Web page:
I didn’t wake up one day sober and filled with a sense of peace. I’ve been wandering around this planet for 20 years, and I’ve spent the vast majority of them sabotaging myself compared to the few years I’ve put towards recovery. In the last year though, I’ve found that by actively trying to connect to some power in the Universe that is not me, I’ve come much closer to finding myself than I ever could have dreamed. I’m still learning, and there’s so much to spirituality and recovery that I haven’t even begun to tap into, but that’s why I focus on taking things one day at a time. Healing doesn’t happen overnight, but as long you continue to pursue it the sky’s the limit, recovery is infinite, and anything is truly possible.
An article in the August 2018 issue of Science of Mind Magazine, written by regular contributors Mark Waldman and Andrew Newberg, showcases the benefits of slowing way down when walking––even creating a meditation out of it. A list of suggested affirmations is provided to say with each step to help slow and center our mind and brain, a departure from the mindless way we typically approach this experience. The authors list ten, and they suggest “for extra credit” that we make up two more of our own to create our personal 12-Step Walking Meditation.
When I was thinking about quitting drinking, no one in my “real life” seemed to get how I was feeling about alcohol. Struggling with your drinking can be a very isolating experience, but seeing your story reflected in someone else’s can be so powerful.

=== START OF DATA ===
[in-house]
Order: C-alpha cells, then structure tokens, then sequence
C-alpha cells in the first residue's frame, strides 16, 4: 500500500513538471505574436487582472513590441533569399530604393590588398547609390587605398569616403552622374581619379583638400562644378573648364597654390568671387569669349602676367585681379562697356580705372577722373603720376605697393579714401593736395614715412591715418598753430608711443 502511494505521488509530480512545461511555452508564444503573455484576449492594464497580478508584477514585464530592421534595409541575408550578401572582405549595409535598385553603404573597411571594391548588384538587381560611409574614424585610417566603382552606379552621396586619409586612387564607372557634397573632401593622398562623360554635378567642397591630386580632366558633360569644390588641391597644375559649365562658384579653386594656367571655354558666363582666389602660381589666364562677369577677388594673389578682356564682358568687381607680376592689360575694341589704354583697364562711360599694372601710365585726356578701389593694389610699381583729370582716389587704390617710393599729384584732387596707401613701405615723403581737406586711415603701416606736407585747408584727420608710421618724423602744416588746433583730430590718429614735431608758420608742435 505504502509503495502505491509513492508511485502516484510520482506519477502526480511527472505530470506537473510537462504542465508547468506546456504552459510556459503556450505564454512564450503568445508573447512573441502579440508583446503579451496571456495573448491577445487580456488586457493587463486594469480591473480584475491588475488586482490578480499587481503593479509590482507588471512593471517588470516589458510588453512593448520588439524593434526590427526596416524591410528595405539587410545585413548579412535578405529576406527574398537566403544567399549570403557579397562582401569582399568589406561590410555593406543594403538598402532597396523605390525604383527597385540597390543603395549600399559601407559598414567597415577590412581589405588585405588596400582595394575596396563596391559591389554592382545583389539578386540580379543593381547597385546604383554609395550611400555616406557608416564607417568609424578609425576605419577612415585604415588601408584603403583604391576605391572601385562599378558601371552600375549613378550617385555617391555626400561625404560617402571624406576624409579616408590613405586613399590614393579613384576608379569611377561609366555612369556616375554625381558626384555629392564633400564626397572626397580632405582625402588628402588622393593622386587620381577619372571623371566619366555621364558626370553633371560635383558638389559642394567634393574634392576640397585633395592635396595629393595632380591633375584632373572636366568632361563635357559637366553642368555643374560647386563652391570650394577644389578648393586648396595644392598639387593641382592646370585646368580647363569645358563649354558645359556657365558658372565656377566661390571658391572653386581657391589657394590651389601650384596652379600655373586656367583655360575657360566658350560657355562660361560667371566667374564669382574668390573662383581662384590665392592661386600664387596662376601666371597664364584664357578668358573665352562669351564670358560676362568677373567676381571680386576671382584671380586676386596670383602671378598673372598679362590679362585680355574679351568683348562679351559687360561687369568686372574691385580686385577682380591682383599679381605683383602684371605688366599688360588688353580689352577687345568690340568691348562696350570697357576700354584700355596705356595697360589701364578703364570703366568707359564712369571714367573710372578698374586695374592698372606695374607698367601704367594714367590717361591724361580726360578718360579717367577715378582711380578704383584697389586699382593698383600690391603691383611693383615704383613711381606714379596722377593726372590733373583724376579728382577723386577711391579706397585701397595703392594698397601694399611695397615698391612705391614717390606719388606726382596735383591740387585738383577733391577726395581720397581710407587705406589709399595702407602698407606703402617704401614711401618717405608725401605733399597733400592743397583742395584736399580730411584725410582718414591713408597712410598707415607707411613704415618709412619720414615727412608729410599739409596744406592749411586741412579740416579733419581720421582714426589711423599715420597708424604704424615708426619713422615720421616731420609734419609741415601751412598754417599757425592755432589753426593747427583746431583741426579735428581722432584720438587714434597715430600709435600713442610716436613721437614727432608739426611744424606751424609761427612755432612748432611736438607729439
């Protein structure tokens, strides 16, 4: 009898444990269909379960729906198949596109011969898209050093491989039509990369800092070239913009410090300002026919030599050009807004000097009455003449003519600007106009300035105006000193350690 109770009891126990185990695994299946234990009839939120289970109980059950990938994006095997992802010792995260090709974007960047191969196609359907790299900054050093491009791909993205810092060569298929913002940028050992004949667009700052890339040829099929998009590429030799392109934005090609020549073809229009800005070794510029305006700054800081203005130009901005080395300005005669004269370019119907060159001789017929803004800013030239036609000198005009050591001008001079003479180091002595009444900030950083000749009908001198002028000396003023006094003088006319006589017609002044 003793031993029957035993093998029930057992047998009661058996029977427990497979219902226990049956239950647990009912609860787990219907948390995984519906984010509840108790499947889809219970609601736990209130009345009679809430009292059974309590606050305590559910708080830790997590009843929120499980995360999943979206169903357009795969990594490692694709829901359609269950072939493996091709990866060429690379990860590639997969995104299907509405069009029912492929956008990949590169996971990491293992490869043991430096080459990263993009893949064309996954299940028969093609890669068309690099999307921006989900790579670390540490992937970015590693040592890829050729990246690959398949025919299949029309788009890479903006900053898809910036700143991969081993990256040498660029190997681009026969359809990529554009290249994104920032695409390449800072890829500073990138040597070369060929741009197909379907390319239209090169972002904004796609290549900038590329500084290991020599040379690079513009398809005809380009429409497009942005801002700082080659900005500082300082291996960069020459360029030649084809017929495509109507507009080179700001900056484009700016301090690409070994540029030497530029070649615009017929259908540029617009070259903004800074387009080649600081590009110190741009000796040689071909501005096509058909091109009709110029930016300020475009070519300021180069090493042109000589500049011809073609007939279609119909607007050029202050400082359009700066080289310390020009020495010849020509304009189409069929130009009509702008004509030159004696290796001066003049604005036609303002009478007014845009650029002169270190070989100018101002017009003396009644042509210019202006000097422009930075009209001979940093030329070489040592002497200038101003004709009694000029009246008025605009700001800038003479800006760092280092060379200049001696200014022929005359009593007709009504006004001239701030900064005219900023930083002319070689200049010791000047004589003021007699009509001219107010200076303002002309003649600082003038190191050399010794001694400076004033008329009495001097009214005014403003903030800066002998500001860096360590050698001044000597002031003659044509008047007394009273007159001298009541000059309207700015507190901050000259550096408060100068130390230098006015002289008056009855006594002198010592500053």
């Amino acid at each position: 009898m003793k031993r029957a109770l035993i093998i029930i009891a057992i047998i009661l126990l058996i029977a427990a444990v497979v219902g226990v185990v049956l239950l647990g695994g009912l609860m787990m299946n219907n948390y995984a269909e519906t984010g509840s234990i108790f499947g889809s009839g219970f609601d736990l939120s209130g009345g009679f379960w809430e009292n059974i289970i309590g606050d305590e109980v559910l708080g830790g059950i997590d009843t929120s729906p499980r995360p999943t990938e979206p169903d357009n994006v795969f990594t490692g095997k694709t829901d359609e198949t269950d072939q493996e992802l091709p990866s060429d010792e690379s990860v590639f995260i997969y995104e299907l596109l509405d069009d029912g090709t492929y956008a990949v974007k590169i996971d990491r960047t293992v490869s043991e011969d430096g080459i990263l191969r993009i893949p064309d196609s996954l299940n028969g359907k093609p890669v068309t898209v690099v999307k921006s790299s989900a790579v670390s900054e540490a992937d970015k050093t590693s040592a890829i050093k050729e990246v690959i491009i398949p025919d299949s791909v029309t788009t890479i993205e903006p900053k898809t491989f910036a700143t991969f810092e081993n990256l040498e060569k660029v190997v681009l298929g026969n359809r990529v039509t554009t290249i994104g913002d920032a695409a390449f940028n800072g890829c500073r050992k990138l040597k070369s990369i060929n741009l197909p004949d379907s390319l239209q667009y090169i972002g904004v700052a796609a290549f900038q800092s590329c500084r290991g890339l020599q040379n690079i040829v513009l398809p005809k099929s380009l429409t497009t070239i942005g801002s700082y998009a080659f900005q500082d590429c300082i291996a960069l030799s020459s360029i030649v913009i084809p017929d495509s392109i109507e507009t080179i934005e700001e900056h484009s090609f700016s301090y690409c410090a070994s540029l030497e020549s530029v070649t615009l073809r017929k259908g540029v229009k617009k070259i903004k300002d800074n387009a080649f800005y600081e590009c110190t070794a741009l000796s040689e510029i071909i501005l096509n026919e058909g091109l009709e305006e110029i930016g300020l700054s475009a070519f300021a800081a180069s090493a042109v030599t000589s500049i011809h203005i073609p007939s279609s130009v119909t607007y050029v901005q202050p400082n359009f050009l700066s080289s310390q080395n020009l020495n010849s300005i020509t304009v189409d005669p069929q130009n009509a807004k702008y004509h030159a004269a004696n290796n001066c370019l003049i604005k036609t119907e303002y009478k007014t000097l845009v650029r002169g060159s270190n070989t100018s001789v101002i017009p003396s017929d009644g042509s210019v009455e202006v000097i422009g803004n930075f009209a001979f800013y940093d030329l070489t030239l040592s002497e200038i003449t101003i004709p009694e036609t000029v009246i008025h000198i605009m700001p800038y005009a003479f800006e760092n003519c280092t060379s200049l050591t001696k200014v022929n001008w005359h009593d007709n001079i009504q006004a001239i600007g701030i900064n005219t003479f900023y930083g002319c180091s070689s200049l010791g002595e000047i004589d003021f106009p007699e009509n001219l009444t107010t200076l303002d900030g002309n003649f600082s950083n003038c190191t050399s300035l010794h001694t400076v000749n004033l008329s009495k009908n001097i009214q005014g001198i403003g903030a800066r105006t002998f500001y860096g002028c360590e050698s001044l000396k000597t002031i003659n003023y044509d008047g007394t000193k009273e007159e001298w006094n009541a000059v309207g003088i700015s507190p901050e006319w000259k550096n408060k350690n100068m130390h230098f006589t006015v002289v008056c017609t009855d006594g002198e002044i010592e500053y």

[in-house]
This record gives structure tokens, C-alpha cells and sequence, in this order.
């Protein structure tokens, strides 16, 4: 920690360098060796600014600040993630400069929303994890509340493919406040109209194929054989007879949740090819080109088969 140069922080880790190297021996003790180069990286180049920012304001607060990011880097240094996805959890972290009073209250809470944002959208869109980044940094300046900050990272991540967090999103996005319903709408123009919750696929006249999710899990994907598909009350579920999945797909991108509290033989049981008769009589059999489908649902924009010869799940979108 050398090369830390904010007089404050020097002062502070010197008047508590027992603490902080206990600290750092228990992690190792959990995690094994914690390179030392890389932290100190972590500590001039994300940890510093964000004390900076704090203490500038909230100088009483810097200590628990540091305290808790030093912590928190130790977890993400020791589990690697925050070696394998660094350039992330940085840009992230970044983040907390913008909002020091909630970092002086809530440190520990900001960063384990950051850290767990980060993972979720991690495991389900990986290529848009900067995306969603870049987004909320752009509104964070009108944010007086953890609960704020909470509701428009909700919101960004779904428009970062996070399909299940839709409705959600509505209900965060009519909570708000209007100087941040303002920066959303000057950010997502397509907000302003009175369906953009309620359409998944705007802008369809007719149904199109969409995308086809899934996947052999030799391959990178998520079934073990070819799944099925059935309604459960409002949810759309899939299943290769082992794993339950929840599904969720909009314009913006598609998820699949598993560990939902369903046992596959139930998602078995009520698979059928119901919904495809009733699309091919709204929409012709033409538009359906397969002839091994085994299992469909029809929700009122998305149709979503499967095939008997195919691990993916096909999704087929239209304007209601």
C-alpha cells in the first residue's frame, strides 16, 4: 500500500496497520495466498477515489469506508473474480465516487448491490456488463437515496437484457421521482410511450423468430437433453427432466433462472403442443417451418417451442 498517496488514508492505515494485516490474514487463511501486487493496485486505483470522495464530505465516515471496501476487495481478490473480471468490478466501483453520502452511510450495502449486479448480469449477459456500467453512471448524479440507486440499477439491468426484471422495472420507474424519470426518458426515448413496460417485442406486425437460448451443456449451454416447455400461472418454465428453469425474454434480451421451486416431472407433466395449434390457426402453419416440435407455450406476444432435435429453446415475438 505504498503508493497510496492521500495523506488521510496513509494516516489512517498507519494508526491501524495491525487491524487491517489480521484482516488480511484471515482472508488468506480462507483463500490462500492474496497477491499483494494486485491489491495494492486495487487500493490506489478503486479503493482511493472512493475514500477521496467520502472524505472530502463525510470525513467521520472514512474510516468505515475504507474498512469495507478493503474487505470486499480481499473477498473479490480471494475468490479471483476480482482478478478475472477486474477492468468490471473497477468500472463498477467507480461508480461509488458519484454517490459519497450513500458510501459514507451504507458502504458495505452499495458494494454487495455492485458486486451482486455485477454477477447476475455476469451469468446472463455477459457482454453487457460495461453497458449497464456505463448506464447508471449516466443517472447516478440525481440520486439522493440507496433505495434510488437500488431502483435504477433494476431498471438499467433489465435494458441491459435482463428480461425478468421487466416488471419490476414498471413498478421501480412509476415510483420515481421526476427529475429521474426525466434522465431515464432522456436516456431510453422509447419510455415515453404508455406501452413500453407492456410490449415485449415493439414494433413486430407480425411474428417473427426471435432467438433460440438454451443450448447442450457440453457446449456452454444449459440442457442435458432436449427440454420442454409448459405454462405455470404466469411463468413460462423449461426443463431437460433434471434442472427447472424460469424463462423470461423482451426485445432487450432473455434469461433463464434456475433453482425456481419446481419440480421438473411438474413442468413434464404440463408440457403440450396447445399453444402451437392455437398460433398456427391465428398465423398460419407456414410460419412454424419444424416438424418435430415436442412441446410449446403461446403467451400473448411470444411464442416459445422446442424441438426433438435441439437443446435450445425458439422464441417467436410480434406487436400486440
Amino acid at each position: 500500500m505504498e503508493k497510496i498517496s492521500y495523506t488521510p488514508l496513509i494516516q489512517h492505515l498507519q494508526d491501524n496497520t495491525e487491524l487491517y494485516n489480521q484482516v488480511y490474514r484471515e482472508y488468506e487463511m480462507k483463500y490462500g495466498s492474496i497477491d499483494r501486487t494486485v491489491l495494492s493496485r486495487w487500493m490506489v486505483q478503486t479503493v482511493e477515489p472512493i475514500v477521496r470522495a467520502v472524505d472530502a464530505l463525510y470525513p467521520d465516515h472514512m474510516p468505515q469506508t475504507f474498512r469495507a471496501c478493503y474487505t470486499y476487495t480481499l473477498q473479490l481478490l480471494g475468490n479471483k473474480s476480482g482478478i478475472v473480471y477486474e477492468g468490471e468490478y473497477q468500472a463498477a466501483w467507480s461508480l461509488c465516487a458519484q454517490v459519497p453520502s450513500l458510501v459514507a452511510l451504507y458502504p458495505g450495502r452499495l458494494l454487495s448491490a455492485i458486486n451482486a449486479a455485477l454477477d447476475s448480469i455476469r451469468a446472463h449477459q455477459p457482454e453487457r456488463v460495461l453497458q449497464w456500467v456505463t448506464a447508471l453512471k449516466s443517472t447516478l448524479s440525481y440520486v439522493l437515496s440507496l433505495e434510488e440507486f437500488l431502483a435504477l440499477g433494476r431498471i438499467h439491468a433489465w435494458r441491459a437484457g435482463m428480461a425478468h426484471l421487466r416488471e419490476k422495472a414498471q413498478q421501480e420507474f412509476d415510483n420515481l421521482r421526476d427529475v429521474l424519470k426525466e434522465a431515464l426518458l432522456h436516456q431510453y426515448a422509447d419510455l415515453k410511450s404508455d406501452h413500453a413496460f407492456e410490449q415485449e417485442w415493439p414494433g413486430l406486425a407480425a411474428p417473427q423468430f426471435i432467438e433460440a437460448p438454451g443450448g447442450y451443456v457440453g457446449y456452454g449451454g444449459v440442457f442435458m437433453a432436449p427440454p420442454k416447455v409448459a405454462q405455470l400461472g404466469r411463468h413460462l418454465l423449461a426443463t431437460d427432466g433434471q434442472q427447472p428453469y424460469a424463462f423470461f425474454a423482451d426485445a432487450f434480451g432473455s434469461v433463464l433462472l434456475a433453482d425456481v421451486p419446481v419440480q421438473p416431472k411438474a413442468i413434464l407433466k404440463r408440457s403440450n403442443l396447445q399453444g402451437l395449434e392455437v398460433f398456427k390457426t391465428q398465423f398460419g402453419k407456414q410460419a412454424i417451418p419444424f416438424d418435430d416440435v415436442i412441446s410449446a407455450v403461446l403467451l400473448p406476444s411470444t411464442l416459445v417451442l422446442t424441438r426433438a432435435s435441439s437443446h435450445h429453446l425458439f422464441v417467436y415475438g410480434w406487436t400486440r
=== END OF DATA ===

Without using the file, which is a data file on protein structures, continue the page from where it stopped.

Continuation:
Birthdays in my family growing up were not celebrated in any great ways. We’d get a present but no special treatment, no special dinner, certainly no party, and mostly no cakes, if memory serves. My sister and I validated this years ago, so once we had our own kids, we especially love to celebrate in the rightful manner.
Every control freak moment is actually just my mind going into self-pity mode or self-righteous mode. I notice, ask myself the question, and call the story out. Sometimes the stories will pop back up, but I see through them. They have lost their power. Stressful situations are not about being right or being mistreated—they’re about my choices. No one makes me do anything. So, I don’t have to control anyone. When the stories try to destabilize me, I used to overcompensate by seeking control…
“We must learn to reawaken and keep ourselves awake…” ~Henry David Thoreau “The breezes at dawn have secrets to tell you. Don’t go back to sleep.” ~Rumi Snooze I’m Lena and I’m a snoozer. And though
As you forgive others, you begin to forgive yourself. As you stop focusing on their mistakes, you will stop punishing yourself for your own. Your ability to release what you think of as the sins of others will free you to release yourself, putting down the weapon with which you punish yourself so savagely. Forgiveness releases the past to divine correction and the future to new possibilities.
It took me many months (way more than a year) to complete the 12 Step process. By now I have done it twice, both times a long haul. But now and even along the way, my path forward noticeably opened up, less tangles. I’m learning how to not let things pile up and create barriers. Like cleaning out the lint trap after every load or so of laundry…